Not sure what the answer is but the question intrigues me. Were any underwriters involved in the “Dead Peasant Life Insurance”? DPLI follows the long lineage of acronyms such as STOLI, BOLI, COLI, etc. DPLI of course is in jest but is used to reflect the supposed $120 billion of life insurance issued on perhaps unwitting employees taken out by corporations producing sizable tax breaks for many a company. Did the insured agree to the policy? Was there indeed insurable interest? Was there mandatory surrender of the policy on the employee’s termination of employment? I cannot find an underwriter who has the answers so I would like to think that these clever schemes that had the allure of revenue never had to pass the risk selection test.

Getting back to what underwriters can control, since dwelling on the surmised lack of full underwriting on the specialty products is futile, the underwriter faces the ever asked question “What is he/she worth?” Putting a value on a life is really tough since we cannot predict the future with certainty nor ever come to a real irrefutable value of a life, be it for personal or business protection. I wrote many years ago that the advisor and underwriter were singing (underwriting financially) from different hymn books (company produced or condoned guides) — and remains a most read article. I do not think either hymn book is right but is it too much to ask that a company to insist both advisor and underwriter use the same one? Let’s look at two examples: the “needs analysis” internet site with links to numerous insurers and a typical “income multiple table” in its simplicity.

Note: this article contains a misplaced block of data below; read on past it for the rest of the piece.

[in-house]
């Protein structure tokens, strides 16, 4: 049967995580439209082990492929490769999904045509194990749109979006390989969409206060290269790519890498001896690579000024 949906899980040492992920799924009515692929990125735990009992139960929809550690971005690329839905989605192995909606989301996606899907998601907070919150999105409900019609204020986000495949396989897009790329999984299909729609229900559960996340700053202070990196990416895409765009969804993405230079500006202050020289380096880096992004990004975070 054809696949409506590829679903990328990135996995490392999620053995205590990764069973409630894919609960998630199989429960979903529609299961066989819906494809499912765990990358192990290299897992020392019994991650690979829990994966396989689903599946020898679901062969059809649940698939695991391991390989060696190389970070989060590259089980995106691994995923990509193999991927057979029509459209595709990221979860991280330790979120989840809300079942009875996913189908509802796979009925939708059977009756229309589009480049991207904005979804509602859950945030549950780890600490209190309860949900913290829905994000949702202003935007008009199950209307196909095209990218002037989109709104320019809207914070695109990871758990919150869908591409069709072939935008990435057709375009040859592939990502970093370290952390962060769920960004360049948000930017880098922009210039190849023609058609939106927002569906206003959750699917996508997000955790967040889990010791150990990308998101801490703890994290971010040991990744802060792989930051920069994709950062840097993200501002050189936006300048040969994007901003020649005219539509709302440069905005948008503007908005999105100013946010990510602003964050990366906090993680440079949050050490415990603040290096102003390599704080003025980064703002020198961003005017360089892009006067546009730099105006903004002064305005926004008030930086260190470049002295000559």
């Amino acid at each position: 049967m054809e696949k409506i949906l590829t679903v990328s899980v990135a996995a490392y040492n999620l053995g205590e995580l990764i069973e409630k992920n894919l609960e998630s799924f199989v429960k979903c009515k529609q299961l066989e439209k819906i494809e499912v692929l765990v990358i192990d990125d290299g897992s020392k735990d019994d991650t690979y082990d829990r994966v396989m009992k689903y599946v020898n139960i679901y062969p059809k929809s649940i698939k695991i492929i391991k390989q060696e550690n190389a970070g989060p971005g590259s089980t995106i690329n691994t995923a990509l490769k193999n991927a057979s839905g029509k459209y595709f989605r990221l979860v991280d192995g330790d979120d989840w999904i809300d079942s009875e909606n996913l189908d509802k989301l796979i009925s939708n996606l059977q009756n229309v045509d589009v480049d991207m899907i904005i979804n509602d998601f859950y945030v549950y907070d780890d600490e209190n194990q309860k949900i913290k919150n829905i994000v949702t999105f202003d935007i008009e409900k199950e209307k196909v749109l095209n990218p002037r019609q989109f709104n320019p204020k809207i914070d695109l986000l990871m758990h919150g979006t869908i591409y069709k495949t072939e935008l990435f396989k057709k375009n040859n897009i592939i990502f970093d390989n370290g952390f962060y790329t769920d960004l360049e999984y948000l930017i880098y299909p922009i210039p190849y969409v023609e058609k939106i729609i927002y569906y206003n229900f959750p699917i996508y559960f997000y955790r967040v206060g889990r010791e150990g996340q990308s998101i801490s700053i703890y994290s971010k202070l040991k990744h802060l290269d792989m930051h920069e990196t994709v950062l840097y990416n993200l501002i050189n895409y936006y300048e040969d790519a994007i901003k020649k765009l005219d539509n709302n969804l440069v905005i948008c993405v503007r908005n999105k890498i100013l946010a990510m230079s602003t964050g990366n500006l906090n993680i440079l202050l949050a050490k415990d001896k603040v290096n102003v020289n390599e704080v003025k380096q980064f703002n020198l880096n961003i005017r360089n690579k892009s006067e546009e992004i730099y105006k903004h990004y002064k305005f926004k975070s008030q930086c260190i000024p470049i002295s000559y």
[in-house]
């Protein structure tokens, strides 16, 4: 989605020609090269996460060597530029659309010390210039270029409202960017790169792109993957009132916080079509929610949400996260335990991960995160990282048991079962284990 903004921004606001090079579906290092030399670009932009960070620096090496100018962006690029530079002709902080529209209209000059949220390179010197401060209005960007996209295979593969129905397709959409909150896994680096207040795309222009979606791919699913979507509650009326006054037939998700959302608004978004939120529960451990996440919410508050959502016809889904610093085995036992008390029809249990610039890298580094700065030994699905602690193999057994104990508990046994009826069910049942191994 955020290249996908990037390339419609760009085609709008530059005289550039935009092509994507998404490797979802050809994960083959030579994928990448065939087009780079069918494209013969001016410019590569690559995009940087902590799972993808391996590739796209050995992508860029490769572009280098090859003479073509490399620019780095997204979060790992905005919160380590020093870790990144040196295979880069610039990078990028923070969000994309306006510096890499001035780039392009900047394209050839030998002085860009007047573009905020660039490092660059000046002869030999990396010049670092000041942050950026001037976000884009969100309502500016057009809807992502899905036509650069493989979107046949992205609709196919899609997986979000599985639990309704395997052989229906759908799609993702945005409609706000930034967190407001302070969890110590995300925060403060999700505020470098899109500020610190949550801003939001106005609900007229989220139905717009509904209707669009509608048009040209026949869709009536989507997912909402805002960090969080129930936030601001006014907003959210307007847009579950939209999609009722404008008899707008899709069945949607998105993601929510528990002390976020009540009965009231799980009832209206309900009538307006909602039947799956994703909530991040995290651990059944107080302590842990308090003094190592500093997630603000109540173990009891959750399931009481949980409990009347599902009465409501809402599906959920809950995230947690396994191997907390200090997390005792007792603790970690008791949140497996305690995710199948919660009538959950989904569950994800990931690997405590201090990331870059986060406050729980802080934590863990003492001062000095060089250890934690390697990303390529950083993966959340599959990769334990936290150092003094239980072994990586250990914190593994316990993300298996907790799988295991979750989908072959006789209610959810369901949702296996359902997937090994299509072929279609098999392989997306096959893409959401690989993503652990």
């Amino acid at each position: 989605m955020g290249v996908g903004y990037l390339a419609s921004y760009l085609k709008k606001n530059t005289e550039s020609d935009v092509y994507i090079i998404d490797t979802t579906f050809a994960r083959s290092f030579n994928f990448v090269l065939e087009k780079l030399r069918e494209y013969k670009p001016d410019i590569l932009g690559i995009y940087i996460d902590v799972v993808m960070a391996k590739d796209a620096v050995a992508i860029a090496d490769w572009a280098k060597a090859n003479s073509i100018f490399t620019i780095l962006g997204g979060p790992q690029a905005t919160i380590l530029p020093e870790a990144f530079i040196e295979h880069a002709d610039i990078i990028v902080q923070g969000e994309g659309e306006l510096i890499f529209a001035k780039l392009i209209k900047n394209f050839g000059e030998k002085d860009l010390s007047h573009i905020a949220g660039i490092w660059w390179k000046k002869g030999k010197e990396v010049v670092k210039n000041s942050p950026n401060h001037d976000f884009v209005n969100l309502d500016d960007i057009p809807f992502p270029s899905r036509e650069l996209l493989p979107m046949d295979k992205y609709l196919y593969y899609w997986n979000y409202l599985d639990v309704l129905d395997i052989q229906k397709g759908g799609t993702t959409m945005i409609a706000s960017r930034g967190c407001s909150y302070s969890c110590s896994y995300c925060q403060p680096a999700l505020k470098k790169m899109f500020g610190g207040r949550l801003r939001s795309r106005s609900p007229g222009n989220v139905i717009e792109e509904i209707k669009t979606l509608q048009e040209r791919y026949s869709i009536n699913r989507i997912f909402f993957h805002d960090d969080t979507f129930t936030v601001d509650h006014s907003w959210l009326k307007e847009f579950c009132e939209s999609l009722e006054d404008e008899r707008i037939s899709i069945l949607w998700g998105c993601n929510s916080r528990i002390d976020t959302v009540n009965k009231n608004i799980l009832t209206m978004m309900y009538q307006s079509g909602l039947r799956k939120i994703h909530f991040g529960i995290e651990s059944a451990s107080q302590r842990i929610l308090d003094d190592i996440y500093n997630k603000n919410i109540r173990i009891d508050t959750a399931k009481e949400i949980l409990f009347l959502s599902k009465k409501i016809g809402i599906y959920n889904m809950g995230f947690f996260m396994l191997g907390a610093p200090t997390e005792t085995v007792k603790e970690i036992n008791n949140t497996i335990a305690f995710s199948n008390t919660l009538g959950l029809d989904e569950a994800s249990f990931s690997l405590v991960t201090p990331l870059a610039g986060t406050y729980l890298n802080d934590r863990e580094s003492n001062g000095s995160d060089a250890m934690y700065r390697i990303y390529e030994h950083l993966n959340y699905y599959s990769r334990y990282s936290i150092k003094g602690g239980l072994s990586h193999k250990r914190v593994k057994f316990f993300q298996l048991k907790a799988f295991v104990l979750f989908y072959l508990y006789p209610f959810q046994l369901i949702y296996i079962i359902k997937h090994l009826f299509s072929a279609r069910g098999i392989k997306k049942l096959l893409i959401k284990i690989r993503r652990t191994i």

Using the ever popular internet to search out “how much insurance does one need” or similarly phrased search the responses are overwhelming not to mention confusing and in some cases suspect. The one I use as a reference here is since it has some good introductory “steps” and compared to some it is reasonable in its input questions and suggested amount of insurance. The steps are as follows with emphasis added where I was impressed with the “step”:

  • Step 1 Calculate your after-tax income and then count the number of years of life expectancy remaining.
  • Step 2 Consult a reputable agent and use an insurance company’s computer program to plug in numbers and generate a figure. 
  • Step 3 Add outstanding debts, such as your mortgage, car loan and credit card debt.
  • Step 4 Remember to allow for any medical costs and funeral expenses.
  • Step 5 Remember that your family may also benefit from pension and Social Security benefits.
  • Step 6 Consider your spouse’s ability or desire to earn income and consider extra child care costs.
  • Step 7 Remember the special needs of a disabled child or a parent whom you support.

The example used for illustration purposes was an applicant with the following: $500,000 cash on hand, $500,000 life insurance in force, yearly income $195,000, wants protection to run at least 25 years (male 62), final expenses guessed at $25,000, mortgage $0, miscellaneous loans/debt $20,000, emergency savings need for sundry items $30,000, and no college fund. The recommended new life insurance for this hypothetical applicant was $3,837,218. It even comes with the “warning” of sorts which is really wise: “The recommended coverage is based on the information you provided. The amount of insurance you choose depends on how much coverage you feel you need and can afford.” I cannot refute that conclusion so should I and other underwriters accept it? Even a bigger question is “Why would an underwriter not use this simple tool on all its large financial cases? If companies lend their name to such a web site, in my opinion it must mean they agree with the analysis and its conclusions.

Leaping into tall buildings where insurers reside we find the infamous “income multiple tables” that the underwriter relies upon as a guide to determine just how much insurance is enough. They are simple tables with age bands and they attached multiple. Not happy with one company’s table I tried two and the outcomes are similar: